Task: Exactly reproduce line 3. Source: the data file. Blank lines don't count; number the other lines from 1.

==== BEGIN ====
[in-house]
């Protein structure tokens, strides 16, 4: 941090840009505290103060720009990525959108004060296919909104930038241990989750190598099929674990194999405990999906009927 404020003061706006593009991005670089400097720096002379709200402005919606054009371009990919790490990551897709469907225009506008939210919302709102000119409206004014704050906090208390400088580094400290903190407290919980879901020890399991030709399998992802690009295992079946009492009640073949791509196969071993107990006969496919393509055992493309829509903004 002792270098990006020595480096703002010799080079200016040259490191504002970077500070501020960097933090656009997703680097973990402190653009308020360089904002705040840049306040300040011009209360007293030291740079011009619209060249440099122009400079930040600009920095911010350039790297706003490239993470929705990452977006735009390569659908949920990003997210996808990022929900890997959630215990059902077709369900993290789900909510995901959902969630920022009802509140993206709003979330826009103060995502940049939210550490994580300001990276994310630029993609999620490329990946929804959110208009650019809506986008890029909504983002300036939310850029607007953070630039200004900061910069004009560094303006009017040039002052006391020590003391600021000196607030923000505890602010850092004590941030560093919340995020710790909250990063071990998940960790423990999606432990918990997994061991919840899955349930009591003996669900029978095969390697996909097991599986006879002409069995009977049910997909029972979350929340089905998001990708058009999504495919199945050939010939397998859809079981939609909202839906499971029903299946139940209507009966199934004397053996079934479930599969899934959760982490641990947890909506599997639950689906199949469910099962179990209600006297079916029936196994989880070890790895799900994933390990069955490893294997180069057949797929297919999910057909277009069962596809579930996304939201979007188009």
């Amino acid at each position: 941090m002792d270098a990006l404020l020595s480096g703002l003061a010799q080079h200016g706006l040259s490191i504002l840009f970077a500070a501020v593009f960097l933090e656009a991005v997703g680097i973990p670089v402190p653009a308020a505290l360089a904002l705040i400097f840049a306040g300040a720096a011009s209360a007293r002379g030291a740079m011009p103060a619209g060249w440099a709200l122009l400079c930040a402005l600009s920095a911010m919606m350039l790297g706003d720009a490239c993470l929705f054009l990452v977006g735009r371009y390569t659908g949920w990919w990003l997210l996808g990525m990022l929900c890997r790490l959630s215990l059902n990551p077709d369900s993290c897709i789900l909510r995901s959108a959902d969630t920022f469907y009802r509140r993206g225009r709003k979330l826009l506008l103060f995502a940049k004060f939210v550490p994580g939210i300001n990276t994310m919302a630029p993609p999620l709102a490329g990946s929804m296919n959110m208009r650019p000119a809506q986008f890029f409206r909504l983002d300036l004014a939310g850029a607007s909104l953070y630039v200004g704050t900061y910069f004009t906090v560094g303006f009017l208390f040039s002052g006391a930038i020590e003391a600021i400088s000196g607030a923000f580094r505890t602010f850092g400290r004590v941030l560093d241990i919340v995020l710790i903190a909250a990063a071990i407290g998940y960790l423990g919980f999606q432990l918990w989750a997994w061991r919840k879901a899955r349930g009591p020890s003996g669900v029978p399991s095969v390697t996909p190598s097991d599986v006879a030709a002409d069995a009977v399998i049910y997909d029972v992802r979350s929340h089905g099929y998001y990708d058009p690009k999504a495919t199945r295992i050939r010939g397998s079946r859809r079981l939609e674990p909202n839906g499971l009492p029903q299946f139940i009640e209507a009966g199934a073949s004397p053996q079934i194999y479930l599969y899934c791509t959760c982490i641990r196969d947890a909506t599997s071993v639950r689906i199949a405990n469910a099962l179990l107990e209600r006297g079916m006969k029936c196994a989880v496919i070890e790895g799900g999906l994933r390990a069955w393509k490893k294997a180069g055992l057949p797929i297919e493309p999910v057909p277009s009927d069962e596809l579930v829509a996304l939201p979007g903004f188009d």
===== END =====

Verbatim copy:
């Amino acid at each position: 941090m002792d270098a990006l404020l020595s480096g703002l003061a010799q080079h200016g706006l040259s490191i504002l840009f970077a500070a501020v593009f960097l933090e656009a991005v997703g680097i973990p670089v402190p653009a308020a505290l360089a904002l705040i400097f840049a306040g300040a720096a011009s209360a007293r002379g030291a740079m011009p103060a619209g060249w440099a709200l122009l400079c930040a402005l600009s920095a911010m919606m350039l790297g706003d720009a490239c993470l929705f054009l990452v977006g735009r371009y390569t659908g949920w990919w990003l997210l996808g990525m990022l929900c890997r790490l959630s215990l059902n990551p077709d369900s993290c897709i789900l909510r995901s959108a959902d969630t920022f469907y009802r509140r993206g225009r709003k979330l826009l506008l103060f995502a940049k004060f939210v550490p994580g939210i300001n990276t994310m919302a630029p993609p999620l709102a490329g990946s929804m296919n959110m208009r650019p000119a809506q986008f890029f409206r909504l983002d300036l004014a939310g850029a607007s909104l953070y630039v200004g704050t900061y910069f004009t906090v560094g303006f009017l208390f040039s002052g006391a930038i020590e003391a600021i400088s000196g607030a923000f580094r505890t602010f850092g400290r004590v941030l560093d241990i919340v995020l710790i903190a909250a990063a071990i407290g998940y960790l423990g919980f999606q432990l918990w989750a997994w061991r919840k879901a899955r349930g009591p020890s003996g669900v029978p399991s095969v390697t996909p190598s097991d599986v006879a030709a002409d069995a009977v399998i049910y997909d029972v992802r979350s929340h089905g099929y998001y990708d058009p690009k999504a495919t199945r295992i050939r010939g397998s079946r859809r079981l939609e674990p909202n839906g499971l009492p029903q299946f139940i009640e209507a009966g199934a073949s004397p053996q079934i194999y479930l599969y899934c791509t959760c982490i641990r196969d947890a909506t599997s071993v639950r689906i199949a405990n469910a099962l179990l107990e209600r006297g079916m006969k029936c196994a989880v496919i070890e790895g799900g999906l994933r390990a069955w393509k490893k294997a180069g055992l057949p797929i297919e493309p999910v057909p277009s009927d069962e596809l579930v829509a996304l939201p979007g903004f188009d």